By now it is well-known that castration of male pigs has a welfare component as well as an feed efficiency component. It is also possible to view the issue of castration from an environmental point of view – that is exactly what a webinar on February 23 will do.
The webinar on February 23 is called “Footprint of entire male pigs in Europe” and will start at 3pm CET. The webinar is free to attend and is also available for viewing on demand.
The environmental angle to the castration debate follows from the fact that entire male pigs grow more efficiently. More efficiently growing pigs mean less feed is required and also fewer excrements. All that can be calculated by zooming in on the pigs’ carbon footprint. Exactly that insight has now been made tangible by a new report by recent European studies, with results to be shared during this webinar. Viewers will hear all about how and why – from the initiative to practice.
Speakers will include:
Within the French agricultural cooperative Cooperl, raising entire males is a practice that is supported in various ways, for various reasons, including welfare and health. Cooperl is trying to overcome the risk of boar taint by a applying a combination of preventive measures, as well as smell detection at the slaughterline.
Dr Backus has almost 40 years of experience in the swine industry, with the last 10 years focusing on strategy issues, smart farming and market concepts. Prior to that, he worked at Wageningen University & Research, and supported public and private clients within the pork supply chain in both Europe and Asia. He is chairman of the voluntary European Expert Group on ending castration of male piglets.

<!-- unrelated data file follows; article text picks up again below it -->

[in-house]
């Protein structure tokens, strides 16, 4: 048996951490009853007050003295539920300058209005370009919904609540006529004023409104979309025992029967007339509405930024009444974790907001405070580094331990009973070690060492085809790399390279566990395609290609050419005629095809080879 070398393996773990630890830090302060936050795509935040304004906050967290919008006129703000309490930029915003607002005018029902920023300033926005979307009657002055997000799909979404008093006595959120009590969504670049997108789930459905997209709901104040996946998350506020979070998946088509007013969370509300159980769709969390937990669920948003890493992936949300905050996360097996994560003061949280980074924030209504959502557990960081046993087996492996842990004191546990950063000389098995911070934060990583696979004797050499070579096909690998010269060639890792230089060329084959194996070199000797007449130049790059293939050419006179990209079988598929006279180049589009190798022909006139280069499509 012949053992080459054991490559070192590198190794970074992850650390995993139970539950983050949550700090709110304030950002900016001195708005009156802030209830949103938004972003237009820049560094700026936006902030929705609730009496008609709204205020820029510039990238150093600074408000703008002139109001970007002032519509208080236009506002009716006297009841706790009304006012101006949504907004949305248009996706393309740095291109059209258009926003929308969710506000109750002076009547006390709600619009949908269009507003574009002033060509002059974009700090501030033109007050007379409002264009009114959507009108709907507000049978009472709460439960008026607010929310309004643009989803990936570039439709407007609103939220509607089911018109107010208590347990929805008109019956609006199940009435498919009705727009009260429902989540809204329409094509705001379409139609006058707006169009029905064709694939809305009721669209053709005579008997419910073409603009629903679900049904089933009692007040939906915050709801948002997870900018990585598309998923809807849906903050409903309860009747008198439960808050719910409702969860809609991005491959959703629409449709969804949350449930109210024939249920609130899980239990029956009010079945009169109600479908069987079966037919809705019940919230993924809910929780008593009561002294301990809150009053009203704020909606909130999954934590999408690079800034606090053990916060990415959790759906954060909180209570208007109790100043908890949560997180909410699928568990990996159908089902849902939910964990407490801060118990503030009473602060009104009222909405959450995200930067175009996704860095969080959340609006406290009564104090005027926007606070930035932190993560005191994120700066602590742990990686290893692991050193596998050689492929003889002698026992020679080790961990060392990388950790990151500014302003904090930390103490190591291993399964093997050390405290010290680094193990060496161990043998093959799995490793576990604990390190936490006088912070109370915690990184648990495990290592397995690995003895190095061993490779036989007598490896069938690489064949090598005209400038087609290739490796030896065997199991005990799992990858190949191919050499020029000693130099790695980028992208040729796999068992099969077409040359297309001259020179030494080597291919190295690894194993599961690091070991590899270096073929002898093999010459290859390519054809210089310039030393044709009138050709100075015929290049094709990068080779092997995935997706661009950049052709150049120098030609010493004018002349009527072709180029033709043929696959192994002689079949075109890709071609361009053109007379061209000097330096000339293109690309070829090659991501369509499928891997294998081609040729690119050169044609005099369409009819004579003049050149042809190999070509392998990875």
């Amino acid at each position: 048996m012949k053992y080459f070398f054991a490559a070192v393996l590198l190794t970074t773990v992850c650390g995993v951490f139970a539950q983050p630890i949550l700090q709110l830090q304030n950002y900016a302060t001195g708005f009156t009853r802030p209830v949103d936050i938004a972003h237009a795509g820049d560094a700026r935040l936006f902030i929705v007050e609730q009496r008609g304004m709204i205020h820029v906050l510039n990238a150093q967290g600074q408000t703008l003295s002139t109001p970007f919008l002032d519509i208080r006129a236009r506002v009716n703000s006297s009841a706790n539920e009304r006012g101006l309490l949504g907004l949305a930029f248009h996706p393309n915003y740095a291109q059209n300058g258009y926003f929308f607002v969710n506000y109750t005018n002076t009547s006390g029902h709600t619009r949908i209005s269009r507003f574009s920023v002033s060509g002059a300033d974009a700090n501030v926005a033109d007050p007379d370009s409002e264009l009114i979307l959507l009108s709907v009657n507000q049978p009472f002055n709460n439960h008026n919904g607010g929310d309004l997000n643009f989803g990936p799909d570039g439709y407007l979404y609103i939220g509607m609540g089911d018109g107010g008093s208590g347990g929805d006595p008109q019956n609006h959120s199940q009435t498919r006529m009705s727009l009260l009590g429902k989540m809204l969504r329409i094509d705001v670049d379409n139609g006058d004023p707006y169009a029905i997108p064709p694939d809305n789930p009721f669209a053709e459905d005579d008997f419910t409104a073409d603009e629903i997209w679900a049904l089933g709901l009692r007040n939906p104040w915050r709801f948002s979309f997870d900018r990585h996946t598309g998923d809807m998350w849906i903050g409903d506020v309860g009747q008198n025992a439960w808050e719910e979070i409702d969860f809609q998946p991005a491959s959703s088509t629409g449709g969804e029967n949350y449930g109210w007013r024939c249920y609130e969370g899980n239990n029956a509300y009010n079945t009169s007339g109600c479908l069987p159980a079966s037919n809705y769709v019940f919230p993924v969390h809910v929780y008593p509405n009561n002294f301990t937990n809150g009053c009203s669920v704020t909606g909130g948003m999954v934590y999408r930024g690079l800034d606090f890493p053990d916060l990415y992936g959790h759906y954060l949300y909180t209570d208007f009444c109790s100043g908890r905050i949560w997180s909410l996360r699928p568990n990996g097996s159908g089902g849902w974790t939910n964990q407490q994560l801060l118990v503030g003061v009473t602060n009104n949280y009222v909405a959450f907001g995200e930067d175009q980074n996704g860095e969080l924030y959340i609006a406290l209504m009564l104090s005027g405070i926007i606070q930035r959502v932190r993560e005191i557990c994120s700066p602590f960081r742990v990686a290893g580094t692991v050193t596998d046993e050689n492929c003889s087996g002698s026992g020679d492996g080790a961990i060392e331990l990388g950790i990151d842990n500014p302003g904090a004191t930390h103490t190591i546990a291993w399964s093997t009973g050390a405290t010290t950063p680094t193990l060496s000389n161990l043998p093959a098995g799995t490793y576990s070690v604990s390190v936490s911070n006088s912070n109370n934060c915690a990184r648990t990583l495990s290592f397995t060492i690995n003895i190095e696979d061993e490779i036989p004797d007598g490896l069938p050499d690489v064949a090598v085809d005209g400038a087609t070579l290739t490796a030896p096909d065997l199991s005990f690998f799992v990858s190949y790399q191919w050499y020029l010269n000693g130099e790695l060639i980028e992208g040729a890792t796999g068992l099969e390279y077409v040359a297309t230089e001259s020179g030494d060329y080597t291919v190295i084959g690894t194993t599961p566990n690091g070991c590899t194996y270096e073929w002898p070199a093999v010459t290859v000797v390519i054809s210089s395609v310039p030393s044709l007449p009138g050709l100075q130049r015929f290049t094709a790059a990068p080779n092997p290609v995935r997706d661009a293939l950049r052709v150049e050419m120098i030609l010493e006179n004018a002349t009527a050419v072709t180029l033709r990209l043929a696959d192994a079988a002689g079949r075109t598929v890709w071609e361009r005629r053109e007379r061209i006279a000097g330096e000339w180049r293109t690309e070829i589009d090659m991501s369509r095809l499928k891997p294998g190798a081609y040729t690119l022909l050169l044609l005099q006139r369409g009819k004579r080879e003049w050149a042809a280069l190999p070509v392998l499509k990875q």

His presentation reports on the impact of ending castration on the footprint of European farm level pig production. Both observational and experimental data were collected. Selected countries were Belgium, Denmark, France, Germany and the Netherlands. The study shows that producing boars instead of barrows results in a significantly better feed utilisation and thus a lower footprint.
Together with her husband Menno and son Detmer, Annechien ten Have-Mellema has a pig farm with arable land and biogas production in the north of the Netherlands. They own the special pork label “Hamletz,” aimed at sustainability, better life and a better taste. She was chairman of the Netherlands’ pig farmers association from 2004 to 2012.
The webinar on February 23 will start at 3pm CET. That time corresponds with:
Des Moines, IA, USA: 8am
New York, NY, USA: 9am
São Paulo, SP, Brazil: 11am
London, UK: 2pm
Kyiv, Ukraine: 4pm
Bangkok, Thailand: 9pm
Beijing, China: 10pm
Tokyo, Japan: 11pm